Theresa Chapulapula, a journalist with the Daily Times of Malawi who was part of a group that went through the FAIR in-house mentoring programme last year, scooped the MISA –Malawi Journalist of the Year as well as Investigative Journalist of the Year awards on 5 May 2012.
Chapulapula, deputy chief reporter at Blantyre Newspapers Limited (BNL), was part of a group of 10 reporters from the newspaper group who participated in an intensive three-month investigative journalism programme run by FAIR. The programme is funded by HIVOS Southern Africa and is being carried out in Malawi, Zambia and Zimbabwe.
The FAIR programme involves two weeks of intensive training in investigative reporting focussing on getting story ideas and information gathering techniques. This is followed by a four to six-week break during which participants work on their stories.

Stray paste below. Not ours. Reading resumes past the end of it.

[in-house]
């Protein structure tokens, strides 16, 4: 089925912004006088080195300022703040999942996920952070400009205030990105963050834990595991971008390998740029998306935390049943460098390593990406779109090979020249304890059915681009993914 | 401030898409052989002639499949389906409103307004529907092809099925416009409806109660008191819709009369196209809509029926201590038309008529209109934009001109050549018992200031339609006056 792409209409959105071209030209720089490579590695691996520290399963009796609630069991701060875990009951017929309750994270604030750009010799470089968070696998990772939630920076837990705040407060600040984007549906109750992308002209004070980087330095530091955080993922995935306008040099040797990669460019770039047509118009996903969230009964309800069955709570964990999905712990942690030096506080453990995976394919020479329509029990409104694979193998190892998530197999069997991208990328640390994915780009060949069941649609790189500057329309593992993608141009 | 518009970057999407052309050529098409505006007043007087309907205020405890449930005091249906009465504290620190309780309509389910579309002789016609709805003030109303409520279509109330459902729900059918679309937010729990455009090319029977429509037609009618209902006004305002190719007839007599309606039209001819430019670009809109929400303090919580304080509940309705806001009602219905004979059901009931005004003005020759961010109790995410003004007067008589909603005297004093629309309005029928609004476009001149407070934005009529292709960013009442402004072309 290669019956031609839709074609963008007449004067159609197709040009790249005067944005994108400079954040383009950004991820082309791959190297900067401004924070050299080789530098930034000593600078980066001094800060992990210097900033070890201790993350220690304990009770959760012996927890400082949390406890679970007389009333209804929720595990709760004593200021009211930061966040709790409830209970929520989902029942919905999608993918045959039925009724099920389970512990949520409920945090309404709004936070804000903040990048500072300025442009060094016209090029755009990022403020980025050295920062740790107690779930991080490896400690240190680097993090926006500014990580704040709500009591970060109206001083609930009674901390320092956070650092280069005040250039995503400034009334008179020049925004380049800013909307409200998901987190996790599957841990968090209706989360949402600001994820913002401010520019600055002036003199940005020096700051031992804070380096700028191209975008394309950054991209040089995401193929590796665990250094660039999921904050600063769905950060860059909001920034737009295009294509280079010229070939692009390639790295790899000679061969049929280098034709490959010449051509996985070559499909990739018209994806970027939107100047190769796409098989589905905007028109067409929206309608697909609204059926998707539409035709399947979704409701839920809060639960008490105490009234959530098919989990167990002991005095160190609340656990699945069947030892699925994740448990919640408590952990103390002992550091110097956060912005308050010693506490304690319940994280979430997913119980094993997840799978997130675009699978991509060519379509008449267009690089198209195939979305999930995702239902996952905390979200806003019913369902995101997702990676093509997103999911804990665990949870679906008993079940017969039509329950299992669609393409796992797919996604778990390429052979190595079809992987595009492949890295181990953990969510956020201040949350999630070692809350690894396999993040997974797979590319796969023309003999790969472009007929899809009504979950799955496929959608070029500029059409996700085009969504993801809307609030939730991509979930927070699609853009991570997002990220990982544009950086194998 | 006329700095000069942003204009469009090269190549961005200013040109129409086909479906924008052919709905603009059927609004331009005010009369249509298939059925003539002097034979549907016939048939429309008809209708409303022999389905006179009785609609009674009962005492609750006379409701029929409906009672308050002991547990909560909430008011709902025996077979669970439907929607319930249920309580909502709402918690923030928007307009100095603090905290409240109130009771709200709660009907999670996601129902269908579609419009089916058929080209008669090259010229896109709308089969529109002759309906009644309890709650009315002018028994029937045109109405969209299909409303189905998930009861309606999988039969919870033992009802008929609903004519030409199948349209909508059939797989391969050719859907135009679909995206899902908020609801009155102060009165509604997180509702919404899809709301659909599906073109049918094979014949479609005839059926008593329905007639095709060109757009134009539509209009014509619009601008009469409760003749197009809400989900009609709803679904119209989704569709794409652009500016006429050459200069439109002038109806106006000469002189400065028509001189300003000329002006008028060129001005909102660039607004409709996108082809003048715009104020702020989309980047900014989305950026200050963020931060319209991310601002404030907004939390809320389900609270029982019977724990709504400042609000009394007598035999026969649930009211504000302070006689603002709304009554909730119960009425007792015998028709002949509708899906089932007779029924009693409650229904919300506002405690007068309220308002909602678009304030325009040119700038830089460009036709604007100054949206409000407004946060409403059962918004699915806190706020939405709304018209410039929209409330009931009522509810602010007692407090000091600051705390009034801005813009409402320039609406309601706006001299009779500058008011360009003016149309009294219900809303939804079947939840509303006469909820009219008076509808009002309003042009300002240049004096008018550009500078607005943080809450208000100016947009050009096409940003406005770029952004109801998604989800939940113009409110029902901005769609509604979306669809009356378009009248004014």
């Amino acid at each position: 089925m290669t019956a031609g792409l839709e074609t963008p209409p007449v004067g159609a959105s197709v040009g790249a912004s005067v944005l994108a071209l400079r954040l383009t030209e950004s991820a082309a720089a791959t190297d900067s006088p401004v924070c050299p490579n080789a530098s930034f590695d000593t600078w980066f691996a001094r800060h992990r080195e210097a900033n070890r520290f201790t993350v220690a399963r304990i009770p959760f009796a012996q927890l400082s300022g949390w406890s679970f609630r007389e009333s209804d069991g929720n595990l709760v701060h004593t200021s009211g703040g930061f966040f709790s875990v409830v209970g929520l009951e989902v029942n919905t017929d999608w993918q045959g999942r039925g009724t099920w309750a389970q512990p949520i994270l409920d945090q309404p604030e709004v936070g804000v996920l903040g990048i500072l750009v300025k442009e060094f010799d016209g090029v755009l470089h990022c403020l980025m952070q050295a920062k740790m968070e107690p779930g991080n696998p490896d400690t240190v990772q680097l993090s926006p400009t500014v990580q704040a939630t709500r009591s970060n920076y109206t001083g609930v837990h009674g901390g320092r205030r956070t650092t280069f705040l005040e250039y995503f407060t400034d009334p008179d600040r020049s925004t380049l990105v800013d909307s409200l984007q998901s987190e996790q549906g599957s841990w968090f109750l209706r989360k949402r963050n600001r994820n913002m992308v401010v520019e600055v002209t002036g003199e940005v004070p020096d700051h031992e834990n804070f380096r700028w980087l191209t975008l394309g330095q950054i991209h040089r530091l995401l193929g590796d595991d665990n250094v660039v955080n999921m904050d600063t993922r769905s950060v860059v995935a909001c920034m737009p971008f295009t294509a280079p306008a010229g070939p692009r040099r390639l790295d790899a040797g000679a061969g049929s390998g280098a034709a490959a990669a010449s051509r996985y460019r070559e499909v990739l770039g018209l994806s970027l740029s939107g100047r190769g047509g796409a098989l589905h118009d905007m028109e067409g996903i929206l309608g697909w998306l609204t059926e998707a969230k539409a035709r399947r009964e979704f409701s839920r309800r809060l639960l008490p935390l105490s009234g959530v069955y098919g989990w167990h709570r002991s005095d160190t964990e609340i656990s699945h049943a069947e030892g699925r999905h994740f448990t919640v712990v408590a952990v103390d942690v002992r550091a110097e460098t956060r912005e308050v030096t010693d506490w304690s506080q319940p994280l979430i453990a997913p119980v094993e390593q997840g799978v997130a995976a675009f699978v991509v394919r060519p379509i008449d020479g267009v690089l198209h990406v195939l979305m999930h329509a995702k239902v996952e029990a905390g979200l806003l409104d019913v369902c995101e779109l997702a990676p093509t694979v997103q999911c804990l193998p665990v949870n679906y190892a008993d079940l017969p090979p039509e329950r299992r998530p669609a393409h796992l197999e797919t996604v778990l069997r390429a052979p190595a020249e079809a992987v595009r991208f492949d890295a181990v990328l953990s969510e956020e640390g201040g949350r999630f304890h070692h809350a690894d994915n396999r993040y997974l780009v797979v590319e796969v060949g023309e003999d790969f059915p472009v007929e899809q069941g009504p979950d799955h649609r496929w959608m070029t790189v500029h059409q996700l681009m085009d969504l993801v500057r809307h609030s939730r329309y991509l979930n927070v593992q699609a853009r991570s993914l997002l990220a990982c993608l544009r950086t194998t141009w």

The reporters gather again for a week of training on organising, drafting and editing, after which they work with the FAIR peer mentor to polish their stories for publication.
Theresa’s story was on a housing scandal at the Malawi Housing Corporation under which top government officials bought houses at highly discounted values which were way below the market prices. (See: http://fairreporters.net/investigative-headlines/mhc-loses-k105-m-on-house-sell/)
The story was written as a series partly to circumvent Malawi’s injunction laws and ended up as a seven party series. It resulted in the firing of the general manager Golden Matiya and his deputy Floyd Mondiwa.
Chapulapula was also recommended by FAIR for a three-month in-house training in investigative journalism at the Mail and Guardian under its AmaBhungane programme.
FAIR and BNL are working on phase two of the programme.